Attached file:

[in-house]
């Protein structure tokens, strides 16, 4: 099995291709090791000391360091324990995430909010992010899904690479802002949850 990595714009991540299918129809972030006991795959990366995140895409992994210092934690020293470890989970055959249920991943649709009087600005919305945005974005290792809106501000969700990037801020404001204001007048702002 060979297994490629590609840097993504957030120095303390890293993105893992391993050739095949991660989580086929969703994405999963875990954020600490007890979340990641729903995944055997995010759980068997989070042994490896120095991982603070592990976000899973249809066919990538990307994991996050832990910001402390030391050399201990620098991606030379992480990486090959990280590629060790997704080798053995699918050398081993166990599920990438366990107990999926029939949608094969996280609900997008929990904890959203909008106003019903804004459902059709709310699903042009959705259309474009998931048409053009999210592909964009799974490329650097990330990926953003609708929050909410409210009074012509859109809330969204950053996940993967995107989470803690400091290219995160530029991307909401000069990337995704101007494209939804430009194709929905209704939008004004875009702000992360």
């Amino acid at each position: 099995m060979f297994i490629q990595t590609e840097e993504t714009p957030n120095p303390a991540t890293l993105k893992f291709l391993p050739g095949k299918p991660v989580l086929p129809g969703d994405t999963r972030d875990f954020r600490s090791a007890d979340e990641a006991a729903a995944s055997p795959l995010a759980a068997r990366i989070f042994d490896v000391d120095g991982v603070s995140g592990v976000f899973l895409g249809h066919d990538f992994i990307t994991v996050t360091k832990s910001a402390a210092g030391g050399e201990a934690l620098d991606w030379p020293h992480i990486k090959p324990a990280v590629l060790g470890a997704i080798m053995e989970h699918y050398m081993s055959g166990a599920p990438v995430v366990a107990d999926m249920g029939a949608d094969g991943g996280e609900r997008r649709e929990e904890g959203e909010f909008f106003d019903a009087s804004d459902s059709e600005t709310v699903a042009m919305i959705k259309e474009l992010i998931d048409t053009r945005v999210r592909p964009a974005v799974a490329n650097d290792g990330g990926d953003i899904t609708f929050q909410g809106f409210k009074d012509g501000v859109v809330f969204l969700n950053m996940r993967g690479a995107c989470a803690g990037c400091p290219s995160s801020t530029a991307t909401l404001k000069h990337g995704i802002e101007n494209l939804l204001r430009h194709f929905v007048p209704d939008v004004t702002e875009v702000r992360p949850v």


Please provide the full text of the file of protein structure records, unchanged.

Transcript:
[in-house]
């Protein structure tokens, strides 16, 4: 099995291709090791000391360091324990995430909010992010899904690479802002949850 990595714009991540299918129809972030006991795959990366995140895409992994210092934690020293470890989970055959249920991943649709009087600005919305945005974005290792809106501000969700990037801020404001204001007048702002 060979297994490629590609840097993504957030120095303390890293993105893992391993050739095949991660989580086929969703994405999963875990954020600490007890979340990641729903995944055997995010759980068997989070042994490896120095991982603070592990976000899973249809066919990538990307994991996050832990910001402390030391050399201990620098991606030379992480990486090959990280590629060790997704080798053995699918050398081993166990599920990438366990107990999926029939949608094969996280609900997008929990904890959203909008106003019903804004459902059709709310699903042009959705259309474009998931048409053009999210592909964009799974490329650097990330990926953003609708929050909410409210009074012509859109809330969204950053996940993967995107989470803690400091290219995160530029991307909401000069990337995704101007494209939804430009194709929905209704939008004004875009702000992360």
């Amino acid at each position: 099995m060979f297994i490629q990595t590609e840097e993504t714009p957030n120095p303390a991540t890293l993105k893992f291709l391993p050739g095949k299918p991660v989580l086929p129809g969703d994405t999963r972030d875990f954020r600490s090791a007890d979340e990641a006991a729903a995944s055997p795959l995010a759980a068997r990366i989070f042994d490896v000391d120095g991982v603070s995140g592990v976000f899973l895409g249809h066919d990538f992994i990307t994991v996050t360091k832990s910001a402390a210092g030391g050399e201990a934690l620098d991606w030379p020293h992480i990486k090959p324990a990280v590629l060790g470890a997704i080798m053995e989970h699918y050398m081993s055959g166990a599920p990438v995430v366990a107990d999926m249920g029939a949608d094969g991943g996280e609900r997008r649709e929990e904890g959203e909010f909008f106003d019903a009087s804004d459902s059709e600005t709310v699903a042009m919305i959705k259309e474009l992010i998931d048409t053009r945005v999210r592909p964009a974005v799974a490329n650097d290792g990330g990926d953003i899904t609708f929050q909410g809106f409210k009074d012509g501000v859109v809330f969204l969700n950053m996940r993967g690479a995107c989470a803690g990037c400091p290219s995160s801020t530029a991307t909401l404001k000069h990337g995704i802002e101007n494209l939804l204001r430009h194709f929905v007048p209704d939008v004004t702002e875009v702000r992360p949850v």